The Catalan atlas is a sumptuous and lavishly illustrated volume, as might be expected from the publishers of Handbook of the Birds of the World, adorned on each page by the best colour bird plates I have seen in any atlas and by full colour maps. Although Catalonia is a fraction of the size of Australia, with many fewer species, the book is almost the same size as (and much heavier than) the Australian atlas, an indication of the mass of detail presented. The book opens with illustrated descriptions of the physical environment and habitats of Catalonia, followed by a lengthy section on methods. Each species has a double-page spread, with much useful text (including an English summary), maps showing relative abundance (in striking colour contours) and distribution and breeding status on a 10-km by 10-km grid scale (with the distribution from the previous atlas also marked). Very neat bar charts indicate each species' habitat associations and altitudinal distribution, adding greatly to the amount of information presented. This is really the cutting edge of atlas technology, using highly sophisticated technical and statistical methods (as the more than 30 pages covering the methodology attest). Despite this, and like the Australian atlas, publication of the final volume took place less than two years after the end of fieldwork, a tremendous credit to the authors and organizers of both works.

Both atlases are repeats of earlier atlas schemes, and so could assess not only distribution but also changes in distribution. However, both fall short of making direct comparisons such as those shown in the second UK atlas. The Australian atlas instead shows changes in distribution broken down by biomes, rather than grid square, and the Catalan atlas simply shades squares where the species was recorded in the previous atlas. Neither of these approaches really highlights changes as graphically as they might, perhaps because of fears that methodologies or coverage might have been different. The authors of the Australian atlas might reflect that even a small amount of accompanying text might have added further value to their wonderful achievement, and in both atlases, changes in distribution are not examined as deeply as perhaps they might be, but these are both wonderful achievements, and both these books would appear in my 'top ten' list of atlases.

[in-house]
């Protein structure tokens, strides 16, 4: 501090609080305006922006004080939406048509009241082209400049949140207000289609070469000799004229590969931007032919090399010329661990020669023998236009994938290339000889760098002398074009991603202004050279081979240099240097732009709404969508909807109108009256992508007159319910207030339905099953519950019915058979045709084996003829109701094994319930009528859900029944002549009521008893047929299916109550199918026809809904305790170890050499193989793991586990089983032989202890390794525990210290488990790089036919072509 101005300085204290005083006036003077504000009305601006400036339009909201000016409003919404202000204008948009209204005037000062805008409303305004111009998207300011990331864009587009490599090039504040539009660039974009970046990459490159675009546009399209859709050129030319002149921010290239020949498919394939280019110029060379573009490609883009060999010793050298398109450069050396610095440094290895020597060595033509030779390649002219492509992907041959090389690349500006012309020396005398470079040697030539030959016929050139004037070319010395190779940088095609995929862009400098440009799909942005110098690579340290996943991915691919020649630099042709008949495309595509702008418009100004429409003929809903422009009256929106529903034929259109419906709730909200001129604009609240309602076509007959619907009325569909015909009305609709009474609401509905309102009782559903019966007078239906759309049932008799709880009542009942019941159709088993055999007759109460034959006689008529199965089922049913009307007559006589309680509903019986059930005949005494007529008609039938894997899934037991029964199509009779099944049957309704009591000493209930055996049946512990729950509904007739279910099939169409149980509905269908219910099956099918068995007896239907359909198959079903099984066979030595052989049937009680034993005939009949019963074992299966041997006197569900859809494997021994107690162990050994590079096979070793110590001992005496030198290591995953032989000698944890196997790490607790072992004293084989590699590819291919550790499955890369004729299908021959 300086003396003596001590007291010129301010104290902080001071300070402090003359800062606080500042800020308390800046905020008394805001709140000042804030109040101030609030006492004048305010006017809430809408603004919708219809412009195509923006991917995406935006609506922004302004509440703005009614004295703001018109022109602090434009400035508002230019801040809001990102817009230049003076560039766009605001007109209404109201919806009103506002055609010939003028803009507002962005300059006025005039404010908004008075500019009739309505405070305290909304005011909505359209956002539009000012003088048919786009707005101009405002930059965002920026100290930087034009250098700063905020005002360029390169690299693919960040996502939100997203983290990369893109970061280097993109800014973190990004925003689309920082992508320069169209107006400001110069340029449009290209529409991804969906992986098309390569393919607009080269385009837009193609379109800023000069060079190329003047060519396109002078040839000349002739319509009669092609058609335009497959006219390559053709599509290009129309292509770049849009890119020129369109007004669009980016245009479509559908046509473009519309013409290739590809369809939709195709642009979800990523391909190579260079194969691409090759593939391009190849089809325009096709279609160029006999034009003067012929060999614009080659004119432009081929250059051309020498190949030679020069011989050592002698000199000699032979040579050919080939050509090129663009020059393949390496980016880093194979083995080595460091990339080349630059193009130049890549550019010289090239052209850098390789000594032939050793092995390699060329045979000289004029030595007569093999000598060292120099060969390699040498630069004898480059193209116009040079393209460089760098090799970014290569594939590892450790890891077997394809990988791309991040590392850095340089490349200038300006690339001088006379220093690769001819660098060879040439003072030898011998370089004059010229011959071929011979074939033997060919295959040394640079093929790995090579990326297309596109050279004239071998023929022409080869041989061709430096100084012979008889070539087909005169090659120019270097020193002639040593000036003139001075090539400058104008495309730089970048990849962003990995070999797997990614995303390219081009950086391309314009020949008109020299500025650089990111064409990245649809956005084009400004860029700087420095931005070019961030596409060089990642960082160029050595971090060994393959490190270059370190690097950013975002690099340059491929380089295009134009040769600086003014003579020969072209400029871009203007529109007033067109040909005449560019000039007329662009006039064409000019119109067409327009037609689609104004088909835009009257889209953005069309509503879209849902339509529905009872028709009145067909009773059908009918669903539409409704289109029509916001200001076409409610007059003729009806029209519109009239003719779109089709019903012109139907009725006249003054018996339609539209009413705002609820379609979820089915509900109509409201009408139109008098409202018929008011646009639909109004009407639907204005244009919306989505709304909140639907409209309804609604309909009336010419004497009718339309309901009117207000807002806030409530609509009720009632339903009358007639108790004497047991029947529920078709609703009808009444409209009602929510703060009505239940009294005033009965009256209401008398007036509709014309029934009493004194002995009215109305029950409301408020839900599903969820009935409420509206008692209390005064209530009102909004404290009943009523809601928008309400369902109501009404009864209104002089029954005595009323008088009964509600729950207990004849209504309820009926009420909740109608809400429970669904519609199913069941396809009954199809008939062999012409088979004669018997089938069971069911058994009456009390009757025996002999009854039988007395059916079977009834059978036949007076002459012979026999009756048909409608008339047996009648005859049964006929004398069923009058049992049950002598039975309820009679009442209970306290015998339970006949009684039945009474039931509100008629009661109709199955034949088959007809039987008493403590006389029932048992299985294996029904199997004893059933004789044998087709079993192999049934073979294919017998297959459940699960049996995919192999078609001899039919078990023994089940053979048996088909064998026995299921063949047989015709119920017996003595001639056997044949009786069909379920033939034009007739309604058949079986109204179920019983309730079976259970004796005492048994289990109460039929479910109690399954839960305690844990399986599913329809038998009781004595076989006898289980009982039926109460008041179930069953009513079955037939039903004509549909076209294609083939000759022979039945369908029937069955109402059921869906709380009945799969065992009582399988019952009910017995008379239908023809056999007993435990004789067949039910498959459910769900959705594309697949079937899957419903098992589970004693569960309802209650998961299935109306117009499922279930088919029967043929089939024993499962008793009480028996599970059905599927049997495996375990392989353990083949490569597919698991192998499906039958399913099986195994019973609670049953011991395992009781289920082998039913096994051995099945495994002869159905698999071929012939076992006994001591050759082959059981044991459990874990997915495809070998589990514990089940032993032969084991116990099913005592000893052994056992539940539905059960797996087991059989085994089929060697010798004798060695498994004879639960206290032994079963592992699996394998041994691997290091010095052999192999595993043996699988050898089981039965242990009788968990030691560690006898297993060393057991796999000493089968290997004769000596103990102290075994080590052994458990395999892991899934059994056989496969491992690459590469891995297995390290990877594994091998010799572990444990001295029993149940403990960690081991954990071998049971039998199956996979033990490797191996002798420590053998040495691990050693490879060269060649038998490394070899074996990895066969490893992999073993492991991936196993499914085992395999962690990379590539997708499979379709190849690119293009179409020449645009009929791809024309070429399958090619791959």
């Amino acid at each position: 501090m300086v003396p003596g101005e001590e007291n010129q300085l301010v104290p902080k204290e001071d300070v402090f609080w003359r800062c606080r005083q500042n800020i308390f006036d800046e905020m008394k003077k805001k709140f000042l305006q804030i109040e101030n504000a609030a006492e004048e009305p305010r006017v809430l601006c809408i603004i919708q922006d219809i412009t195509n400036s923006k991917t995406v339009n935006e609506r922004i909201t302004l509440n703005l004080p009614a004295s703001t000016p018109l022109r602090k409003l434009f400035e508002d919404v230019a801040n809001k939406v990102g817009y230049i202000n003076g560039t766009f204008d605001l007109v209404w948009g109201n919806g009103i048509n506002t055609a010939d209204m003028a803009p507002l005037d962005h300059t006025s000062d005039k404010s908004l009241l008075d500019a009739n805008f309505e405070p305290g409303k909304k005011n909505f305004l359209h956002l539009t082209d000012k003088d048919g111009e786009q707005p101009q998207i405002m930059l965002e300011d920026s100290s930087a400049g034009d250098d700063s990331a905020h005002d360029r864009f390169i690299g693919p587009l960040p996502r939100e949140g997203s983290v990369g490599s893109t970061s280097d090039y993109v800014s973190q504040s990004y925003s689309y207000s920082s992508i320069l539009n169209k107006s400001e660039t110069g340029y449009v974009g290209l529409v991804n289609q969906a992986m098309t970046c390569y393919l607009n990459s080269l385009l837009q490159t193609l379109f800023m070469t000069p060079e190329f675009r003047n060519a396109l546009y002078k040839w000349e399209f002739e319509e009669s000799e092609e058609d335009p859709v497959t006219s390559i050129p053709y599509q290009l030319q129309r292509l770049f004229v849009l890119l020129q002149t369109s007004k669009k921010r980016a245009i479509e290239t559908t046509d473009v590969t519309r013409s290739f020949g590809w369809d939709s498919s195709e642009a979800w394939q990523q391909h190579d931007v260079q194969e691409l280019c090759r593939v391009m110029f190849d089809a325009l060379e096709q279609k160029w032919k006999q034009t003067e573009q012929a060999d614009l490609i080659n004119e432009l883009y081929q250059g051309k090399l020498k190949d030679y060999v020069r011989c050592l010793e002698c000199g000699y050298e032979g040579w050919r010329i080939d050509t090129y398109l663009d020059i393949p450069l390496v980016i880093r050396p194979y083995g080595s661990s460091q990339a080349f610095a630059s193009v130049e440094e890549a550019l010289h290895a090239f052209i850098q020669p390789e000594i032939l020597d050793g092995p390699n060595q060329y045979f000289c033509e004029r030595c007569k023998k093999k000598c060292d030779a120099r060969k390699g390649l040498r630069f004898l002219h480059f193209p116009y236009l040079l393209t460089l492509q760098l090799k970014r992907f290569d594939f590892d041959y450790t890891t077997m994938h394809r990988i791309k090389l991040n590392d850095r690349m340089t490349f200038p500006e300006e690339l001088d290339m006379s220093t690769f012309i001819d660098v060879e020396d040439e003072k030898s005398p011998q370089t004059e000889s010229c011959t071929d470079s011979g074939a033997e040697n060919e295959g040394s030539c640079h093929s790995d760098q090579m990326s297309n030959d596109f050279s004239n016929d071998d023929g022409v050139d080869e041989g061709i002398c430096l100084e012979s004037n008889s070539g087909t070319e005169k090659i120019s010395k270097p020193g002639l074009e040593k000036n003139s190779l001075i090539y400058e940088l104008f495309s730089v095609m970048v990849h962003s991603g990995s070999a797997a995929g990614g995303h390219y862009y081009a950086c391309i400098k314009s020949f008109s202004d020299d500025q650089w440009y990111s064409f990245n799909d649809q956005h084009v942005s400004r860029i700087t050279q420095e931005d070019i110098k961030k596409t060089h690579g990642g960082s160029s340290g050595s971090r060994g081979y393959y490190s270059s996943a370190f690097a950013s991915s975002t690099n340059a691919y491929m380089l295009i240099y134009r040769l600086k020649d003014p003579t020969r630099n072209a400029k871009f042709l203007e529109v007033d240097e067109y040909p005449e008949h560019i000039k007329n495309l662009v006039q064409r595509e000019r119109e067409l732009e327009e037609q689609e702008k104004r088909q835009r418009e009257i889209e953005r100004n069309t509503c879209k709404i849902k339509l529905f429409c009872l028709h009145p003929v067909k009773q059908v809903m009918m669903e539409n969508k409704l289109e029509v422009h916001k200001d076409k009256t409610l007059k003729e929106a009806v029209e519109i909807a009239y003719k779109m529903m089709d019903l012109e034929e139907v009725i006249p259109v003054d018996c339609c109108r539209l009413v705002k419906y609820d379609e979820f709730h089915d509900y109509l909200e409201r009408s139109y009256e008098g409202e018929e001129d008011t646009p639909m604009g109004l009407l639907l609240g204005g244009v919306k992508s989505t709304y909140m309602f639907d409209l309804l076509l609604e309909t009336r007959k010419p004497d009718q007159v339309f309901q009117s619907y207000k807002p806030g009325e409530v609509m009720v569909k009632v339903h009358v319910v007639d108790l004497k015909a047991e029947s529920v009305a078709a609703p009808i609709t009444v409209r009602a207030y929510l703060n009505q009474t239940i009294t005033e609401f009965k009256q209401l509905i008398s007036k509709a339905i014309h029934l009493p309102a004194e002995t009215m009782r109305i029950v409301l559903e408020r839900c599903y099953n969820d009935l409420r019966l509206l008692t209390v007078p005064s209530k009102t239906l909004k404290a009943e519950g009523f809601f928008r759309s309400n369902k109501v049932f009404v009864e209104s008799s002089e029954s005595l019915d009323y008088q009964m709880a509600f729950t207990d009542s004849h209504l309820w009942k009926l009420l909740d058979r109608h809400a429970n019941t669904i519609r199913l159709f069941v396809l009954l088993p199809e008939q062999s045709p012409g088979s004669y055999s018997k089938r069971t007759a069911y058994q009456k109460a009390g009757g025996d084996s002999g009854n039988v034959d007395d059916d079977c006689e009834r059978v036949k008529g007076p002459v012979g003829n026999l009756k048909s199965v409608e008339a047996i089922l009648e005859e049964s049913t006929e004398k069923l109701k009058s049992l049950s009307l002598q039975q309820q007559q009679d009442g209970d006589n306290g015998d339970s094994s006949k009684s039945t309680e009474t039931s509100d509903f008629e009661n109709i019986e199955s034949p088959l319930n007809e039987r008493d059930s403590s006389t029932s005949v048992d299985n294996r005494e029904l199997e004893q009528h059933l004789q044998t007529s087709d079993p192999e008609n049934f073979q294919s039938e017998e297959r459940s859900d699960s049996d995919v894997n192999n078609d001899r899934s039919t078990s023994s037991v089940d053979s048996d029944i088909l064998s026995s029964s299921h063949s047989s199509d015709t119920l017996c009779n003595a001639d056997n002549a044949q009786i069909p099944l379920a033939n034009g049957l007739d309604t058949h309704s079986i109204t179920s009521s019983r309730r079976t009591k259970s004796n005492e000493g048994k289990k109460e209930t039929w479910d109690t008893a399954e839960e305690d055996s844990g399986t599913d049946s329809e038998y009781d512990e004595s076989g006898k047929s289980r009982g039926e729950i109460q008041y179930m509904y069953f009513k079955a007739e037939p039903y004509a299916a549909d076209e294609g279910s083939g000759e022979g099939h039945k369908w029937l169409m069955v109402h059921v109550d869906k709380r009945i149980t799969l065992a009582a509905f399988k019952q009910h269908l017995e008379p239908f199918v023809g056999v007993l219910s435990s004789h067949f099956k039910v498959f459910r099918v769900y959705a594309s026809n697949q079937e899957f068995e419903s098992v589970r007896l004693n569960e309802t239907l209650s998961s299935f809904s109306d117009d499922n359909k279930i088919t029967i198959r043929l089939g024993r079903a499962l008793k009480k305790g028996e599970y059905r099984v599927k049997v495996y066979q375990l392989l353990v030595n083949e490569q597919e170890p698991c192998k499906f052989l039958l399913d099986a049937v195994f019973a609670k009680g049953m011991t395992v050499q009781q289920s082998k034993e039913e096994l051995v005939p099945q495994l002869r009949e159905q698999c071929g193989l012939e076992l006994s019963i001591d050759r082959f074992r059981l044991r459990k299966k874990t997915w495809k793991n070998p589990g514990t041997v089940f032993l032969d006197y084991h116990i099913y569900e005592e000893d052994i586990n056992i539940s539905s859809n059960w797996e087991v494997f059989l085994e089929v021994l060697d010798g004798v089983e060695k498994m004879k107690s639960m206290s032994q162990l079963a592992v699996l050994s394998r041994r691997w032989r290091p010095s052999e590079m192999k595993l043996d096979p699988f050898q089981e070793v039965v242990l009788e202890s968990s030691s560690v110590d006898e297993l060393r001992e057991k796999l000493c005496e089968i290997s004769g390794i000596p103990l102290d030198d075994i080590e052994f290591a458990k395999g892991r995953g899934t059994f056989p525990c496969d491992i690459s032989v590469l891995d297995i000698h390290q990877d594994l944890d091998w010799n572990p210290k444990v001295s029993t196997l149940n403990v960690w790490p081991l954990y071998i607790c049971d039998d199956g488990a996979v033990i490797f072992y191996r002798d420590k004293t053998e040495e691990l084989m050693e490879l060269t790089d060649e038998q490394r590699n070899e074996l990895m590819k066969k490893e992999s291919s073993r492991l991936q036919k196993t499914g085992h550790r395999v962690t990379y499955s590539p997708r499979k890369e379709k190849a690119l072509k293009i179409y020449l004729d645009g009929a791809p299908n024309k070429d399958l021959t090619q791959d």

Bekoff, M. (ed.) Encyclopedia of Animal Behaviour. 3 volumes. 1274 pages, numerous photographs & figures. Westport, CT, and London, UK: Greenwood Press, 2004. Hardback £200.00, set ISBN 0-313-32745-9; v.1 ISBN 0-313-32746-7, v.2 ISBN 0-313-32747-5, v.3 ISBN 0-313-33294-0.

Marc Bekoff has brought together a virtual who's who in animal behaviour to write what must be one of the broadest ranging accounts of animal behaviour to date. The authorship includes such names as John Alcock, Frank Cezilly, Lee Dugatkin, Jane Goodall, Donald Griffin, Alex Kacelnik, Judy Stamps, and many others, nearly 300 in all. It must have been a mammoth task organizing and coordinating an international group of such well-respected authors in their own right. The work is a three-volume set: Volumes 1-3, A-C, D-P and R-Z. Each volume includes an alphabetical list of entries and a further guide to related topics for ease of cross-referencing.